09/03/2022, 00:20, Photo: Reproduction.
If you’ve ever been bitten by a mosquito, you know how uncomfortable it is. The tiny red bumps swell up almost immediately, creating an itching that, once you start scratching, only seems to get worse. The more you scratch, the more itching increases — starting a vicious cycle that can leave you irritated, sore and covered in swollen, red bumps. (read more below)
Some people appear to be mosquito “magnets” — the insects gather around them wherever they are, leaving bites on any exposed skin — while other people are relatively unharmed from the bites and without itching. (read more below)
But how do mosquitoes choose their prey and how can we repel them? We spoke to some experts and asked for their advice.
Why is a mosquito bite itchy?
When a mosquito bites, it pierces the skin using a special mouthpiece (proboscis) to suck blood. As the mosquito is feeding on your blood, it injects saliva into your skin, according to the US Centers for Disease Control and Prevention (CDC).
Leslie Vosshall, vice president and chief scientific officer at the Howard Hughes Medical Institute, explained that mosquito saliva has an anesthetic-like quality, so you don’t feel the sting until the insect flies away. In addition, it also has anticoagulants to keep your blood flowing without clotting.
“The saliva of mosquitoes has a lot of proteins; some are allergens,” Vosshall said, adding, “our body recognizes the mosquito protein as foreign, and our immune cells spring into action to try to fight it.”
It’s not the sting that causes the itch. In fact, it’s our body’s response to the mosquito’s foreign protein that it’s trying to fight off. This is why some people may only have a mild reaction to the stings, while others, who are more sensitive to the foreign protein, react with large areas of swelling that are more painful.
And there’s no need to get mad at the male mosquitoes, as only the females bite. And they do this to get a blood meal, as most females cannot produce eggs without that blood. (read more below)
How do mosquitoes choose their prey?
Like most other blood-eating insects, mosquitoes can smell us from afar through the carbon dioxide we exhale, and that’s what brings them closer in the first place, according to Daniel Markowski, a consultant technician from the American Mosquito Control Association.
“Once they actually get close to a host, they use a variety of other clues to finally get to it,” he said. “This includes visual components like shapes, sizes and colors. This is why dark colors are not recommended in prime habitats because they stand out more, especially in relation to backgrounds and contrasts.”
Other chemical signals “including breath odors, microbiota byproducts on our skin or other general human odors like octenol, ammonia, caproic acid or lactic acid” combine with our carbon dioxide to make us more or less attractive to different mosquito species. , he added. (read more below)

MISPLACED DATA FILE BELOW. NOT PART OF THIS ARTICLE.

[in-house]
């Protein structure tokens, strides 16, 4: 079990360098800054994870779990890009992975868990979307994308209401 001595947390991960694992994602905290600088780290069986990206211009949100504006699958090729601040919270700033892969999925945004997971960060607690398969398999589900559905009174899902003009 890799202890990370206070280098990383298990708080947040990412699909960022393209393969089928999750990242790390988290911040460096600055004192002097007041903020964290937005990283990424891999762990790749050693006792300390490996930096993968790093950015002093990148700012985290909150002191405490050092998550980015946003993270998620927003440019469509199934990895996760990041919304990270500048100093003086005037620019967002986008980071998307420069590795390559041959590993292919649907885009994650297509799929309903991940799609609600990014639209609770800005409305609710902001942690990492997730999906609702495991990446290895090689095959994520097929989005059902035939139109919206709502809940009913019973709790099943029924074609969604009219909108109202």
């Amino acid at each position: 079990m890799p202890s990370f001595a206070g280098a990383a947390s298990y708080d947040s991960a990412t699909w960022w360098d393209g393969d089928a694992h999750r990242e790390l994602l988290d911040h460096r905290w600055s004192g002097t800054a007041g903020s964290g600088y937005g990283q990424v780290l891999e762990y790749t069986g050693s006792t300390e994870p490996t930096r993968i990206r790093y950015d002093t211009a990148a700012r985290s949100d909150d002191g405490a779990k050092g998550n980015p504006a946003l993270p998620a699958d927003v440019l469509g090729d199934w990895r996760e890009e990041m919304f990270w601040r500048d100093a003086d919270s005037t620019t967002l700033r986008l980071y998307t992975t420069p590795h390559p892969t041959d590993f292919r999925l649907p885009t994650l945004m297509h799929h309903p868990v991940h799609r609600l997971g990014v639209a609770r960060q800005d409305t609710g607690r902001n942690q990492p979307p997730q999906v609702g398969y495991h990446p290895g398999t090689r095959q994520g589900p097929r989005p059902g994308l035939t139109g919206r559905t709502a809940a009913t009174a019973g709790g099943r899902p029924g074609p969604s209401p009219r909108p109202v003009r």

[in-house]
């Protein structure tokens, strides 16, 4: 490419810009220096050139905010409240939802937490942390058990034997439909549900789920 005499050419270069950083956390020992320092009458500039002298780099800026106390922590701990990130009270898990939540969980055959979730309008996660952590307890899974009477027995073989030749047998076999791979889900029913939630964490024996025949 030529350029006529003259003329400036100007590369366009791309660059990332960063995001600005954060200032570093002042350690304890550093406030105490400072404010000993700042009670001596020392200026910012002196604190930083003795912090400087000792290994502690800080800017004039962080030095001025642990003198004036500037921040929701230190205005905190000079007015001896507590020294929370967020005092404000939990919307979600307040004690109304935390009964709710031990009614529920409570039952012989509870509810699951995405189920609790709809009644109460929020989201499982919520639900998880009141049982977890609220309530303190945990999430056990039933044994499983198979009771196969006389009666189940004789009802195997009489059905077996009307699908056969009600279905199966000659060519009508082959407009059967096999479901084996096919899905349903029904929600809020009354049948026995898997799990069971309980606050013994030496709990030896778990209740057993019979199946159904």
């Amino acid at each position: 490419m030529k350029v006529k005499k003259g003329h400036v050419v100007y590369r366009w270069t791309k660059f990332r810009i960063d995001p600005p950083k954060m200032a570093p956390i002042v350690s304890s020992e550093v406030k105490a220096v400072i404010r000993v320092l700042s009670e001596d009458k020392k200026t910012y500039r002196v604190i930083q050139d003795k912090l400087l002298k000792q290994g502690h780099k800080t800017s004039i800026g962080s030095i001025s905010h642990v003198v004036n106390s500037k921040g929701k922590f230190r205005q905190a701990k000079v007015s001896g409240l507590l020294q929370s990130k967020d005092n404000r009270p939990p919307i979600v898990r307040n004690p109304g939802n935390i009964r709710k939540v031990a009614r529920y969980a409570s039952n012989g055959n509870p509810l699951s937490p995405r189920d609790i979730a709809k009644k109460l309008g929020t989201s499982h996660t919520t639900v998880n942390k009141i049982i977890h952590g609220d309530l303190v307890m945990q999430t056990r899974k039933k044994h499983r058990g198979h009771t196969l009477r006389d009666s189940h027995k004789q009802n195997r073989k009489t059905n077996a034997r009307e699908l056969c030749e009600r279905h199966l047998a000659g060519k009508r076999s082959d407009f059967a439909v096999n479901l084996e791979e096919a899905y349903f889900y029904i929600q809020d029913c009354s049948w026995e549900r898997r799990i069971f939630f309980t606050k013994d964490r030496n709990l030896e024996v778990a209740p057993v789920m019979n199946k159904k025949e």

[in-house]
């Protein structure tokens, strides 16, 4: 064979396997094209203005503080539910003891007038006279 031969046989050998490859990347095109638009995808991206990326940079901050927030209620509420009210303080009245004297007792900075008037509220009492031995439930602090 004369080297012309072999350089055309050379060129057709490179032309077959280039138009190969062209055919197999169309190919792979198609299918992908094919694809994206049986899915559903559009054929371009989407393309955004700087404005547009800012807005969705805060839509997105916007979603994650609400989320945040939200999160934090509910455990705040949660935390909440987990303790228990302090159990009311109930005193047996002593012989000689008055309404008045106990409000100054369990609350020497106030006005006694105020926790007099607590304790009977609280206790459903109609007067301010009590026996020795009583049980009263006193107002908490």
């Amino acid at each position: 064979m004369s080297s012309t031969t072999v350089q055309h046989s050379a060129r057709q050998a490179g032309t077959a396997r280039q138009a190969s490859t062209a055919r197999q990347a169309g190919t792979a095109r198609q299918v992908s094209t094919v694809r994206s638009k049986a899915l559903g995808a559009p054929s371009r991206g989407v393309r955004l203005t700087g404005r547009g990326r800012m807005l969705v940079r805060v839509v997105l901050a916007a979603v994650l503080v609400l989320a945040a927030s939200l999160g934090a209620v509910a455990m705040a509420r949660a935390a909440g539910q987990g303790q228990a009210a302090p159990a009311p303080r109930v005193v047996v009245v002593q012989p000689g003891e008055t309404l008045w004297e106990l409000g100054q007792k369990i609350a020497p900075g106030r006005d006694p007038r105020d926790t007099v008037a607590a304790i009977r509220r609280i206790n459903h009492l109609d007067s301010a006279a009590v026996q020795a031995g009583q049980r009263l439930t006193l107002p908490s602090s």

It’s likely a combination of a person’s carbon dioxide and other odors that attract mosquitoes, said Vosshall, who recently wrote a paper on “the unbreakable attraction of mosquitoes to humans.” But she said the jury still doesn’t know what exactly makes one person more attractive to a mosquito than another.
“This is something we’re working on — the amount and type of body odor a person exhales is likely the reason,” Vosshall said via email. “There are articles that claim it’s blood type, or blood sweetness, or gender (women are supposedly more attractive to mosquitoes), but nothing is conclusively proven.”
What to do to not make the itching worse?
“Don’t scratch” is the advice most experts and health professionals give. As difficult and sometimes unrealistic as it may seem, scratching inflames the skin, and inflammation makes the skin itch more.
“Scratching can also cause secondary infections and prolong irritation,” warned Markowski, adding that in extreme cases, people can be left with scars.
Instead, there are dozens of creams and sprays that promise itchiness relief, as well as home remedies and mosquito repellents, so choosing the one that’s right for you can often come down to trial and error.
“In general, all the various itching creams are very similar,” Markowski said. “I generally suggest that if you are highly allergic to mosquitoes, you may need a cream with diphenhydramine or a similar antihistamine.”
Vosshall recommended applying hot water to the bite as soon as possible. “Very hot water — as hot as you can stand it, but not so hot that it burns — ‘short-circuits’ the itch reflex,” she said. (read more below)
“If you’re hiking and that’s not practical, a topical anesthetic gel of local lidocaine can be helpful to prevent the itchy feeling, as can an over-the-counter cortisone cream.”
Source: CNN Brasil
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